Can road salt poison your dog or cat? Veterinarian gives important safety tips

11 Nov 2022 7:39 AM | Smart About Salt (Administrator)

Winter pet hazards: Is road salt toxic to cats and dogs? - Vancouver Is Awesome

When cold, wintry weather lands in Vancouver, a dusting of road salt often covers every paved surface.

The salt is certainly a nuisance when it stains our new suede boots or gets tracked into the house but is it also dangerous to our four-legged friends?

Dogs spend time stepping on the salt crystals when out for their daily walks and most don't have the benefit of shoes. 

When dogs or cats come home with road salt on their paws and set about licking themselves, can that salt - also known as ice melt - cause them harm? 

According to Dr. Ko Arman, a veterinarian and board director at the Society of BC Veterinarians: Yes, road salt is toxic to cats and dogs.

"This is definitely a valid concern," Arman tells V.I.A in an email. "The good news is that it's rare for pets to ingest sufficient quantities of salt to cause systemic symptoms, but it is still important to maintain awareness about the issue."

What symptoms should pet owners look for if their pet has ingested road salt?

Arman says that signs of road salt ingestion will be mild and are localized to the paws and mouth. Paw pad irritation and some excess salivation (from licking paws) can be observed with mild exposures, or if there has been prolonged contact then painful ulcerations of the pads and mouth can occur.

"If a pet has ingested a sufficient amount of an ice-melt product like road salt, the best course of action is to seek immediate veterinary care," says Arman. "Systemic symptoms may include vomiting, diarrhea, decreased appetite, excess thirst, lethargy, incoordination, tremors, seizures, and eventually coma and even death can take place."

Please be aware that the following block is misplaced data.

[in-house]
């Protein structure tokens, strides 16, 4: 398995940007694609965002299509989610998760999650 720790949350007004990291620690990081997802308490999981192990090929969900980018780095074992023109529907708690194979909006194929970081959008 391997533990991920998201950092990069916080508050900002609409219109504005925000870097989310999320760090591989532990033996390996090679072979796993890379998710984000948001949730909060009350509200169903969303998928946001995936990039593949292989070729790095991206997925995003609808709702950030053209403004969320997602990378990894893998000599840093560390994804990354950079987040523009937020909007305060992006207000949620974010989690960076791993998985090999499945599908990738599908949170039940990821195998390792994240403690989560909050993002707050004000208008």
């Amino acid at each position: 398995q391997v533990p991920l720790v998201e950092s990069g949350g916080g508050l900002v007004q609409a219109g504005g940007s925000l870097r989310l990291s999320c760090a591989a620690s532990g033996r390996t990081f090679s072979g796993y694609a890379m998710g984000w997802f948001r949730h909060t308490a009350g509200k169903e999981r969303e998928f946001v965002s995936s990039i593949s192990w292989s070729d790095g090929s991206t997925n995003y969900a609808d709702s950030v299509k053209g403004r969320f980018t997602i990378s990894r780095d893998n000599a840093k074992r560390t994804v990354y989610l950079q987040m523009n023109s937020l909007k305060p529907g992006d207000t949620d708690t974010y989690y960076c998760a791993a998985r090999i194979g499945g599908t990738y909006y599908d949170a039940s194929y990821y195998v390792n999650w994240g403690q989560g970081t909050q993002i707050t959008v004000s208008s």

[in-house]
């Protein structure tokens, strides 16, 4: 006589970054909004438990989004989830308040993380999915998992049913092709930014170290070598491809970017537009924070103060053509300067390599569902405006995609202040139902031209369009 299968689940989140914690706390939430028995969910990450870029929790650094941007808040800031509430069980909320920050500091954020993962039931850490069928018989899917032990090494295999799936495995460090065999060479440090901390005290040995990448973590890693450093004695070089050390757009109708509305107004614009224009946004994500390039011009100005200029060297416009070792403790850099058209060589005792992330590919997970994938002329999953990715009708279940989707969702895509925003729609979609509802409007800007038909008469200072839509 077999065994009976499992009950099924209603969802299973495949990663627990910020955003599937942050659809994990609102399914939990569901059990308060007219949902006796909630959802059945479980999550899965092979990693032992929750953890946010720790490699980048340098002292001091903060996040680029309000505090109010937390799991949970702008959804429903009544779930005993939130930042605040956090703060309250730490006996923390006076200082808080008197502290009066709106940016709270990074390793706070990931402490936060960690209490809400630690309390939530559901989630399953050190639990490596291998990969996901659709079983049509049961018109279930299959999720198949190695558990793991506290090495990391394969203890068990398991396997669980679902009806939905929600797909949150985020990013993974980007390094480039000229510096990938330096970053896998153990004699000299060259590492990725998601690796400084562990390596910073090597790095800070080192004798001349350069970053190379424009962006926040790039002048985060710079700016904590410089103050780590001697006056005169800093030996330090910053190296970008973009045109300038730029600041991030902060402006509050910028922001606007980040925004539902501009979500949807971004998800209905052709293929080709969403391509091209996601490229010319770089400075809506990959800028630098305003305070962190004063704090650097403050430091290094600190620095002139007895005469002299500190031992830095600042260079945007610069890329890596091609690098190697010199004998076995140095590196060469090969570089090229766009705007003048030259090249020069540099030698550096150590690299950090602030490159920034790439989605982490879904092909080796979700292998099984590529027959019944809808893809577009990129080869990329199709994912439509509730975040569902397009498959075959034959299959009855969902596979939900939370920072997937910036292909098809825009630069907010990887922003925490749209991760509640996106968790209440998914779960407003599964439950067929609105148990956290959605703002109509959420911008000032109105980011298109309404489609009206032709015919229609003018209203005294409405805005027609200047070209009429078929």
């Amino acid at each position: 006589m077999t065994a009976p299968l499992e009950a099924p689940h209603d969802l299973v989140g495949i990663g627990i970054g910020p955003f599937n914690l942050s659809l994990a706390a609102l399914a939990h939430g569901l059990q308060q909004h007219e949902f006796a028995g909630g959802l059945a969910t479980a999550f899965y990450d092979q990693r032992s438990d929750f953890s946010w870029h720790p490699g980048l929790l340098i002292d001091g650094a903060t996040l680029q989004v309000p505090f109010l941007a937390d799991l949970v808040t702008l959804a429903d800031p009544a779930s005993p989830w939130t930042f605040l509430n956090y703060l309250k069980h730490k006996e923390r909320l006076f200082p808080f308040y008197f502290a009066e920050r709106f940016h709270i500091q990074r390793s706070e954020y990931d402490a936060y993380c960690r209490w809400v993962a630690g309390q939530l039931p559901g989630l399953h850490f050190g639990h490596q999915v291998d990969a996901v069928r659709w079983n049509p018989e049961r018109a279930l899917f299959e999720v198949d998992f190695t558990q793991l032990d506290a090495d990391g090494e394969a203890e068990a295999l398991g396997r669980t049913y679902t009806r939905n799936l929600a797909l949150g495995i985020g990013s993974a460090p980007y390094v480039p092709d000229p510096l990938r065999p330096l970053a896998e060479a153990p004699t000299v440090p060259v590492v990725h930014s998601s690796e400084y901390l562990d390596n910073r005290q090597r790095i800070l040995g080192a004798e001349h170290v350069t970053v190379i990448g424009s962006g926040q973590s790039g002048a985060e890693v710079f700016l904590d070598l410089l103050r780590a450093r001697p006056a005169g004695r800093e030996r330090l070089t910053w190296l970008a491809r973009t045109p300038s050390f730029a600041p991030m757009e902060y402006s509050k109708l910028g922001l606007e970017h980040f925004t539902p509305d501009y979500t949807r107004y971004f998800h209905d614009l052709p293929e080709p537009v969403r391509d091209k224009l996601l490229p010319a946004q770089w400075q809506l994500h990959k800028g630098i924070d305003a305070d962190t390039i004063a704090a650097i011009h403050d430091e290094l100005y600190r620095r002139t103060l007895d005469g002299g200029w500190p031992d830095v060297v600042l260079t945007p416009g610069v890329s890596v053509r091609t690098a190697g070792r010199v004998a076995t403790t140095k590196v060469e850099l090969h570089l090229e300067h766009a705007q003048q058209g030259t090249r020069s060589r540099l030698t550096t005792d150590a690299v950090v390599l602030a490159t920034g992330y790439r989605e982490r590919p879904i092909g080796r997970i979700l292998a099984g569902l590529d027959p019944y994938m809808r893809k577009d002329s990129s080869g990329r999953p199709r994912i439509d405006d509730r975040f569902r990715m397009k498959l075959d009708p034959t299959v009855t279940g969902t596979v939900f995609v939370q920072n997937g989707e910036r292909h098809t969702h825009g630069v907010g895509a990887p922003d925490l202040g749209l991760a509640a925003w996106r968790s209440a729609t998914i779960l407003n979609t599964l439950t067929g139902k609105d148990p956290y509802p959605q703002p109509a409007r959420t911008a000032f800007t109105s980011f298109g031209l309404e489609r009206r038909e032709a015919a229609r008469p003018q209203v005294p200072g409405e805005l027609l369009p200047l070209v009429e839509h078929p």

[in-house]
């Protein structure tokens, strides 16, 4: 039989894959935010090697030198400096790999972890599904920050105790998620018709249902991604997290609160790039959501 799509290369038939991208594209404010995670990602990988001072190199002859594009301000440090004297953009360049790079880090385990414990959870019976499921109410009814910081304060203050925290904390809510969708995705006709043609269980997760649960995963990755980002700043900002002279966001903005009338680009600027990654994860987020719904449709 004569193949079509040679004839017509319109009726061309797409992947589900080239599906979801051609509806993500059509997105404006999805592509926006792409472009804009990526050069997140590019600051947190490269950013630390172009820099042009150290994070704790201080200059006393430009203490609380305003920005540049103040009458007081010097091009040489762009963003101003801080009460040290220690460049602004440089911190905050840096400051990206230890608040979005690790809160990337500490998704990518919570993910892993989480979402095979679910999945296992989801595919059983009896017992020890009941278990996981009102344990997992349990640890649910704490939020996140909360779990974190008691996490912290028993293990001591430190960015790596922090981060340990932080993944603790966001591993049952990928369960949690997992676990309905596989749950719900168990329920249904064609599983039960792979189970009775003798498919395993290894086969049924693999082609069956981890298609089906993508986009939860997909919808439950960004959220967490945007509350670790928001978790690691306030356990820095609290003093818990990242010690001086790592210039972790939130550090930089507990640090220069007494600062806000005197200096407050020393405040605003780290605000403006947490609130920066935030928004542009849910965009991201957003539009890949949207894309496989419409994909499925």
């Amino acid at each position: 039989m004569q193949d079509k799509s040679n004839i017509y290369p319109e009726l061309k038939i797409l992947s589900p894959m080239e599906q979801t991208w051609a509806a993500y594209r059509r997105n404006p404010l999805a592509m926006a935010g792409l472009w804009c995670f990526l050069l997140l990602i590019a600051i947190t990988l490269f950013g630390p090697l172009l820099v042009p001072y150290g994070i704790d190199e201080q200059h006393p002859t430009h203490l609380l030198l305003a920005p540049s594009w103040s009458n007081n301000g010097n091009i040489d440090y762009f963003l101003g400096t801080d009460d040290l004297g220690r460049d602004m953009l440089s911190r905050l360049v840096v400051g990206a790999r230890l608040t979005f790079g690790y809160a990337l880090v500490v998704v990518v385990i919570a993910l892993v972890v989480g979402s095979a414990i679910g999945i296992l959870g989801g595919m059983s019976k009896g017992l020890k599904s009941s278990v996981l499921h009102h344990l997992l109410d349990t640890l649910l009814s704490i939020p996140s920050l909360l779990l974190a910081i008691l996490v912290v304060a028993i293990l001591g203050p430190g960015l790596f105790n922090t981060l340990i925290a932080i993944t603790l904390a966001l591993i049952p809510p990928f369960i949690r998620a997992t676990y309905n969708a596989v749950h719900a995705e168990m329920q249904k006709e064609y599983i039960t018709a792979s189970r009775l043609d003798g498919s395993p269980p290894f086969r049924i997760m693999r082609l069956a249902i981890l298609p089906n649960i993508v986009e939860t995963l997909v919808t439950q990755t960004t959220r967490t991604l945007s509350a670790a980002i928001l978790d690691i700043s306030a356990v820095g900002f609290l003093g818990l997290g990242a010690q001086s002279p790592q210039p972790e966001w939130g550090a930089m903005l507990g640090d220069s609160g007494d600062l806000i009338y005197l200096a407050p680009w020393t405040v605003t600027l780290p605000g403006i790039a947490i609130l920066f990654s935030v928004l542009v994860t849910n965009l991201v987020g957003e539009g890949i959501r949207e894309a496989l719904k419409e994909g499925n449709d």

How to prevent your pet from ingesting road salt

Cleansing and drying your pets' paws and belly fur after coming in from the outdoors is a good preventative measure to avoid paw and mouth irritation from salt and other chemicals they may have come into contact with on the roads as well as prevent any ingestion that may occur from self-grooming, according to Arman. 

Additionally, little booties provide great paw protection if your dog will tolerate them.

If not, Arman suggests that pet balms can also be used as protective coating for paw pads, "but owners need to be careful not to let their pets lick and ingest the products: be sure to clean them off once home from a walk outside," she says.

She adds that pet owners should also make sure they use pet safe ice melts on their own walkways. And as a bonus tip warns that anti-freeze is also a winter pet hazard. "Pet owners should always buy pet safe anti-freeze for their vehicles - never use anti-freeze that contains ethylene glycol, a compound that is highly toxic to pets," she says.


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